Abu Dhabi: Envoys of labour-exporting countries to the UAE have praised the two-month amnesty scheme granted to illegal residents.
Major General Nasser Awadi Al Menhali, Assistant Undersecretary for Naturalisation, Residency and Ports Affairs, announced the amnesty on Tuesday detailing how illegal residents will be allowed to leave the UAE without penalty or being able to regularise their visas.
The senior official told a news conference: “Illegal residents who overstayed their visas can visit residency departments across the UAE to obtain outpasses and leave the country without penalties, or regularise their visas, after payment of fines between December 4 and February 3.”
Al Menhali encouraged illegal residents to come forward and take advantage of the scheme — a call that has now been echoed by envoys to the UAE.
Indian ambassador to the UAE M.K. Lokesh told Gulf News: “We thank the government of the UAE in helping the workers.”
He asked Indian workers, who have been staying illegally in the country, to come forward to take advantage of this opportunity.
He said: “The embassy will make all necessary arrangements to make the workers aware of the procedures of amnesty and receive their applications for outpasses.”
During the past amnesty periods, the Indian embassy in Abu Dhabi and the consulate in Dubai made arrangements, in cooperation with Indian community organisations, to help illegal workers, with hundreds of volunteers from the community used to help process their applications.
Jamil Khan, Pakistan ambassador to UAE, called the amnesty “another demonstration of attaching value to the Human rights in UAE”.
“The Pakistani embassy and consulate are ready to issue outpasses to the Pakistani community.” he said.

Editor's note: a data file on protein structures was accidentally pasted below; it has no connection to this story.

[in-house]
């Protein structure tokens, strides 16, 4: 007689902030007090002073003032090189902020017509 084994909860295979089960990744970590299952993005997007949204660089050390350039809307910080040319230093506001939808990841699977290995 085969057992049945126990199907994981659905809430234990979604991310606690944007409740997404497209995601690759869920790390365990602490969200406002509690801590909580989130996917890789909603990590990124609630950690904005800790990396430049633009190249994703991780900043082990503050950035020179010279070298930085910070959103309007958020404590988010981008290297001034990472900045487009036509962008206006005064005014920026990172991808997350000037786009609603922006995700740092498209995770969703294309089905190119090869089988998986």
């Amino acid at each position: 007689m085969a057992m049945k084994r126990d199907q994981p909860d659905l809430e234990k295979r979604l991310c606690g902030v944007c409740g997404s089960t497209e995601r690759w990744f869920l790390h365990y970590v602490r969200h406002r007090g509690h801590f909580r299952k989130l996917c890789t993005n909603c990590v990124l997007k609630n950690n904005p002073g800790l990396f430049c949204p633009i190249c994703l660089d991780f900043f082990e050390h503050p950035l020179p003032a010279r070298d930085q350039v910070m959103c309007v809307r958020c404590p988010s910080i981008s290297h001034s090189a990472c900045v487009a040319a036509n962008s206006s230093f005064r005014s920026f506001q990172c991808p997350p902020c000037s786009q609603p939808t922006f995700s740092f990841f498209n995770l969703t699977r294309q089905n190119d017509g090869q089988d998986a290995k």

Khan also encouraged all affected Pakistanis to take the opportunity as a benefit to them.
He said: “The Pakistani community are always advised to respect the laws of the UAE, including immigration laws.”
Bangladesh ambassador Mohammad Nazmul Quaunine also urged Bangladeshis in the UAE to take advantage of the amnesty and come to the embassy in Abu Dhabi or Dubai to collect outpasses, if they do not have a passport, so they can travel back to Bangladesh.
Quaunine described the amnesty as “an advantage” and a “positive step” for those who do not have a legal status in the UAE.
“We’re prepared to help Bangladesh citizens travel back by arranging their travel documents. For those who find a new job, we can issue a passport,” he said.
Grace Princesa, Philippine ambassador to the UAE, also welcomed the amnesty scheme, saying the missions of the Philippines in the country “will offer citizens with all legal documents needed to leave the country.”
Sarath Wijesinghe, the Sri Lankan ambassador to the UAE, also called the amnesty a good gesture on the part of the UAE government, adding: “I thank the UAE for this humanitarian gesture.”
As many as 342,000 illegal immigrants took advantage of the last amnesty declared in 2007.
Around 300,000 illegal immigrants left the country under the second amnesty which ran between January and April, 2002.
In 1996, about 200,000 illegal residents left the country under a six-month long amnesty.
Al Menhali stressed on Tuesday that this amnesty, approved by the Cabinet of Ministers in April, covers only those who overstayed their visit or resident visas, but not infiltrators, who he said will be treated like criminals.
He encouraged illegal residents to come forward and take advantage of the amnesty as soon as possible and not to wait for the deadline or miss it, “because there will be no extension or exception whatsoever of the amnesty scheme”.